The Science in Our Valley Seminar Series returns on October 3 with a presentation from Washington State University Postdoctoral fellows, Dr. Giverson Mupambi and Dr. Louis Nottingham. The weekly seminars will be hosted at the Wenatchee Valley College Grove Auditorium or the WSU Tree Fruit Research and Extension Center in Wenatchee. These events are an opportunity for educators, interested professionals, and community members to hear from regional scientists about their current research projects.
Scientists from Health Sciences, Agriculture, Environment, Chemistry, Molecular and Cellular Biology, Engineering, Geology and Technology will be featured this fall, and there will be an opportunity to meet the featured scientist and ask questions following the seminar presentation.
Presenters will discuss methodology for data collection, statistical and mathematical analysis, extensions and applications of their research. The information presented can be incorporated into learning for students in Science, Technology, Engineering, Math applications and Career Connections. All events are free and open to the public.
“When groups like this get together, we see new collaborations, solutions, strategies and innovation. Our regional science community is doing some incredible work, and we were thrilled to see researchers at all levels regularly coming together and taking interest in one-another’s work last year. We hope to continue that practice this year,” Dr. Sue Kane, Co-Director of the Apple STEM Network.
The first seminar will be held October 3 and features Dr. Giverson Mupambi and Dr. Louis Nottingham, both of Washington State University. Dr. Mupambi’s research focuses on the stress physiology of apple trees under physical constraints and Dr. Nottingham’s research focus is Integrated Pest Management in pear orchards. The event will be held from 4-5:00 in Wenatchee Valley College’s Grove Auditorium.
Upcoming seminars include:
October 10: Professor Steve Stefanides and Natasha Piestrup of Wenatchee Valley College will present research observations on DNA repair in Chlamydomondas. The event will be held from 4-5:00 at the WSU Tree Fruit Research and Extension Center (TFREC).
October 17: WSU Graduate Students James Hepler, Stefan Roeder, Michelle Reid, and Nadia Antonella Valverde will discuss their current research inquiries in tree fruit agriculture from 4-5:00 in the WVC Grove Auditorium.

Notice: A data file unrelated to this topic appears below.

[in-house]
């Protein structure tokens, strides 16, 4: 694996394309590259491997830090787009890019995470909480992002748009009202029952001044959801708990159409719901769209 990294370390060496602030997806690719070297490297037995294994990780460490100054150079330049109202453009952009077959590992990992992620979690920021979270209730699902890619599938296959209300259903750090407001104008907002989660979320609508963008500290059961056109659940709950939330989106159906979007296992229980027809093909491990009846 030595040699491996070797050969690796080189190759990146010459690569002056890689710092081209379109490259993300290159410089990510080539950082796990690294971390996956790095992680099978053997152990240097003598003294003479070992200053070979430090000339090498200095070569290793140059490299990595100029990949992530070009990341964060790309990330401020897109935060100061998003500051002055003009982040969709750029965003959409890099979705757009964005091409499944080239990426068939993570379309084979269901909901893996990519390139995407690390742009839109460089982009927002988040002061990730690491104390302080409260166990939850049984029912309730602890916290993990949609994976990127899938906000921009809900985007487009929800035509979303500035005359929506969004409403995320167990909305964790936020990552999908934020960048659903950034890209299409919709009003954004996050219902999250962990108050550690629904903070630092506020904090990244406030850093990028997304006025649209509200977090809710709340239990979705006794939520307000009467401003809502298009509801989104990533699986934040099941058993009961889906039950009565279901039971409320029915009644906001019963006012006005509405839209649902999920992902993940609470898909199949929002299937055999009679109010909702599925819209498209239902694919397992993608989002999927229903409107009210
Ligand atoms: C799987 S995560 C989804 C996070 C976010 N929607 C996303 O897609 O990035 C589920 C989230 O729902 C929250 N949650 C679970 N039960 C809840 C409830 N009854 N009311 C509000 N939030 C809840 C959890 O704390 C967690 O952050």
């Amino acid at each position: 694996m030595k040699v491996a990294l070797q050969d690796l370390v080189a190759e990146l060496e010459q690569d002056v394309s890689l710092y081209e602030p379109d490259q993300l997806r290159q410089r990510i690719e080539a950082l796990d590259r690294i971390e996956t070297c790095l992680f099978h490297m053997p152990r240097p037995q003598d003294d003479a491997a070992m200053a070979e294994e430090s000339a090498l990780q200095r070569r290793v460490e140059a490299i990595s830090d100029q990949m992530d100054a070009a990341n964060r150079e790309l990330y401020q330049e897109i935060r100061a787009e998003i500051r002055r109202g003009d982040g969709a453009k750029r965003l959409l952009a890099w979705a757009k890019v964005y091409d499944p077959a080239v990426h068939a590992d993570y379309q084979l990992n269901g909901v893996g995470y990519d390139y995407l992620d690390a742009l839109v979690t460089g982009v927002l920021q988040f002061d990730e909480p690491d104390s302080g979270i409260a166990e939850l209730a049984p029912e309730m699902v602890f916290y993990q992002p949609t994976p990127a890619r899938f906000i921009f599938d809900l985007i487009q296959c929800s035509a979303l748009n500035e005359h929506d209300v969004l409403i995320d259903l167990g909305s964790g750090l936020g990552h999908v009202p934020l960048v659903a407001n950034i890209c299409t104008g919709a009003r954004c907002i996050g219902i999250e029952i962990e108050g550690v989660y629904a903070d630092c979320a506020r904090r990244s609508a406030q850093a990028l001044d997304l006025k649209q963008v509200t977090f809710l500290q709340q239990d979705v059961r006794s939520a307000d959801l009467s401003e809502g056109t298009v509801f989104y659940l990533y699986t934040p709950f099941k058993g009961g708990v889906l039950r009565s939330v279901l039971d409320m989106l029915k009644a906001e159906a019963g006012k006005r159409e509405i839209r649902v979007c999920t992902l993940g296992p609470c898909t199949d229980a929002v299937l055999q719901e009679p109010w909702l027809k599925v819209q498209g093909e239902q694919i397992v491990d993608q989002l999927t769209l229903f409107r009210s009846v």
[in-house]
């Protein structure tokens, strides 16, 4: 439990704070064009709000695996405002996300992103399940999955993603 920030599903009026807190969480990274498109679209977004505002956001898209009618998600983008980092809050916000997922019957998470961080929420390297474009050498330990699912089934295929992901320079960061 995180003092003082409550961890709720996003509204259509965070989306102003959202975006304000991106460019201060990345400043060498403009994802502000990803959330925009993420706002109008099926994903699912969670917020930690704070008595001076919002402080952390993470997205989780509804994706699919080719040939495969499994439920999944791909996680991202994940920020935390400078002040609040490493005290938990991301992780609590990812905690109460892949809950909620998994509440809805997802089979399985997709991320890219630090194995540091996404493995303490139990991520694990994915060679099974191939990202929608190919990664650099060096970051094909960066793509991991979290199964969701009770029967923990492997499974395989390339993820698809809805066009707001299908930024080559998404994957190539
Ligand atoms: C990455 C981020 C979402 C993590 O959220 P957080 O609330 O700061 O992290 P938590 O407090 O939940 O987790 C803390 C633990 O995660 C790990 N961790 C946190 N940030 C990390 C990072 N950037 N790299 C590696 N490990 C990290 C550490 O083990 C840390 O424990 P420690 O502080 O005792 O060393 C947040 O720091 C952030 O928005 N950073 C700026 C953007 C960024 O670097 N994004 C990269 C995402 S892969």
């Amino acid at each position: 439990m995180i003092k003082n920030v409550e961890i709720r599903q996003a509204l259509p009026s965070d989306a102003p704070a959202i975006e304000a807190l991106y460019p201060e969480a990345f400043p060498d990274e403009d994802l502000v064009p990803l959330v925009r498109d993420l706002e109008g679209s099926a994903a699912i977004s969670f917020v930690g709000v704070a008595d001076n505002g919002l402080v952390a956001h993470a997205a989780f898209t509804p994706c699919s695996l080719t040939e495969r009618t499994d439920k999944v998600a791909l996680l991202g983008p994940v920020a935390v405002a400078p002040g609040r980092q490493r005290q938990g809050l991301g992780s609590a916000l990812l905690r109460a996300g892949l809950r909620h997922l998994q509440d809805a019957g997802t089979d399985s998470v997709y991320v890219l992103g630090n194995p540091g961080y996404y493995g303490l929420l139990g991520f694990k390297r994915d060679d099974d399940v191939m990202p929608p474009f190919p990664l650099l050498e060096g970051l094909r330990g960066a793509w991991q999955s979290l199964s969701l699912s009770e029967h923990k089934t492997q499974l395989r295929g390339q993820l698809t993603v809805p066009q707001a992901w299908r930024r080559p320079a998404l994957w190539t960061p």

October 24: Dr. Tobin Northfield of WSU will present his findings on Entomology and Sustainable Pest Management, Biocontrol and Integrated Pest Management at WSU TFREC
November 7: Dr. John Roll, Professor, Vice Dean for Research, and Associate Vice President for Health Sciences Research at WSU will present current health science research about the opioid epidemic from 4-5:00 at WSU TFREC.
November 14: Dr. Juan VillaRomero of University of California, Berkley and the EPA will present research on Environment and Soil Science from 4-5:00 in WVC’s Grove Auditorium
November 28: Dr. Loren Honaas of the USDA will give a presentation on Molecular Biology from 4-5:00 in WVC’s Grove Auditorium
December 5: Dr. Nick Rohrbach of GeoEngineers will present on Drilling on a superfund site and direct sensing technology from 4-5:00 at the WSU Tree Fruit Research and Extension Center
The Science In Our Valley Seminar Series is being hosted through a collaborative partnership between the Apple STEM Network, the United States Department of Agriculture Research Station, the North Central Educational Service District, Wenatchee Valley College, the Washington State University Tree Fruit Research and Extension Center, and is foundational to the BRIDGE Research and Innovation District.
The Science in Our Valley Seminar series is free to attend and open to the public. The content is intended for a ‘science-based’ audience including researchers, postdoctoral scientists, graduate students, undergraduate scientists, K-12 educators and science enthusiasts.
The Apple STEM Network is a three-dimensional alliance of K-12, Higher Ed and community partners. We represent a diverse region with tremendous potential for STEM industry in agriculture, energies and innovation. With our collective effort we intend to: provide a constructive support system for educators who aim to meet the rising challenge for all students to develop 21st century skills and STEM literacy, to integrate community mentorship, promote authentic project-based learning and field experiences for all levels of education, and engage students in exploring the world of opportunities on the horizon through STEM.
The North Central Educational Service District is a resource to the 29 districts within the four-county service area, providing professional and timely tools to meet the needs of individual schools and districts, and a reliable point of education-related information for the communities served. The NCESD is a respected resource to other ESDs throughout Washington State.